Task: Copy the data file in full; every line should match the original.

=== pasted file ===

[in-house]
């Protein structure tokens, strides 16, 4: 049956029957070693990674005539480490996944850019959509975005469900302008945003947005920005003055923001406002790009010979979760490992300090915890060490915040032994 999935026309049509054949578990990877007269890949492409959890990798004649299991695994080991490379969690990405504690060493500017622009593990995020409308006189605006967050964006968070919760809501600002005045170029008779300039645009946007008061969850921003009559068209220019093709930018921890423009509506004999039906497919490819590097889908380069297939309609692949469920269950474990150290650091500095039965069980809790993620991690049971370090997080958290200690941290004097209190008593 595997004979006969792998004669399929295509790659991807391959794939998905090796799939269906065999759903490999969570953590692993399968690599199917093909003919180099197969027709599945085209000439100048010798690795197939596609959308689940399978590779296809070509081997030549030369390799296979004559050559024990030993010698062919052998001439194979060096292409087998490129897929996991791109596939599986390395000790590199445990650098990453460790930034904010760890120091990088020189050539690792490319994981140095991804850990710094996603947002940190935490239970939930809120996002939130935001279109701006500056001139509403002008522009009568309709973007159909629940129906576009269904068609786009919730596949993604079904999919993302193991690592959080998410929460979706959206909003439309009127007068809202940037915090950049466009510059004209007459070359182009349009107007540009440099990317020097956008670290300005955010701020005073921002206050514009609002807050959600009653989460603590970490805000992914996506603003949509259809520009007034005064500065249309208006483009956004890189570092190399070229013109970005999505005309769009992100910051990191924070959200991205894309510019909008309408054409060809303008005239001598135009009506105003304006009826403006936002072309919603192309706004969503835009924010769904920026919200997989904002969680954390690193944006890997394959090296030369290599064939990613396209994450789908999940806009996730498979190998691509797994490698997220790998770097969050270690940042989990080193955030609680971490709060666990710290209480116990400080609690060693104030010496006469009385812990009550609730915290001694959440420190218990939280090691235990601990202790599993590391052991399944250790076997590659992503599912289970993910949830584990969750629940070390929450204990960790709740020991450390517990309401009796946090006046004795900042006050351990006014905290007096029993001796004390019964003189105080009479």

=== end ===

[in-house]
């Protein structure tokens, strides 16, 4: 049956029957070693990674005539480490996944850019959509975005469900302008945003947005920005003055923001406002790009010979979760490992300090915890060490915040032994 999935026309049509054949578990990877007269890949492409959890990798004649299991695994080991490379969690990405504690060493500017622009593990995020409308006189605006967050964006968070919760809501600002005045170029008779300039645009946007008061969850921003009559068209220019093709930018921890423009509506004999039906497919490819590097889908380069297939309609692949469920269950474990150290650091500095039965069980809790993620991690049971370090997080958290200690941290004097209190008593 595997004979006969792998004669399929295509790659991807391959794939998905090796799939269906065999759903490999969570953590692993399968690599199917093909003919180099197969027709599945085209000439100048010798690795197939596609959308689940399978590779296809070509081997030549030369390799296979004559050559024990030993010698062919052998001439194979060096292409087998490129897929996991791109596939599986390395000790590199445990650098990453460790930034904010760890120091990088020189050539690792490319994981140095991804850990710094996603947002940190935490239970939930809120996002939130935001279109701006500056001139509403002008522009009568309709973007159909629940129906576009269904068609786009919730596949993604079904999919993302193991690592959080998410929460979706959206909003439309009127007068809202940037915090950049466009510059004209007459070359182009349009107007540009440099990317020097956008670290300005955010701020005073921002206050514009609002807050959600009653989460603590970490805000992914996506603003949509259809520009007034005064500065249309208006483009956004890189570092190399070229013109970005999505005309769009992100910051990191924070959200991205894309510019909008309408054409060809303008005239001598135009009506105003304006009826403006936002072309919603192309706004969503835009924010769904920026919200997989904002969680954390690193944006890997394959090296030369290599064939990613396209994450789908999940806009996730498979190998691509797994490698997220790998770097969050270690940042989990080193955030609680971490709060666990710290209480116990400080609690060693104030010496006469009385812990009550609730915290001694959440420190218990939280090691235990601990202790599993590391052991399944250790076997590659992503599912289970993910949830584990969750629940070390929450204990960790709740020991450390517990309401009796946090006046004795900042006050351990006014905290007096029993001796004390019964003189105080009479």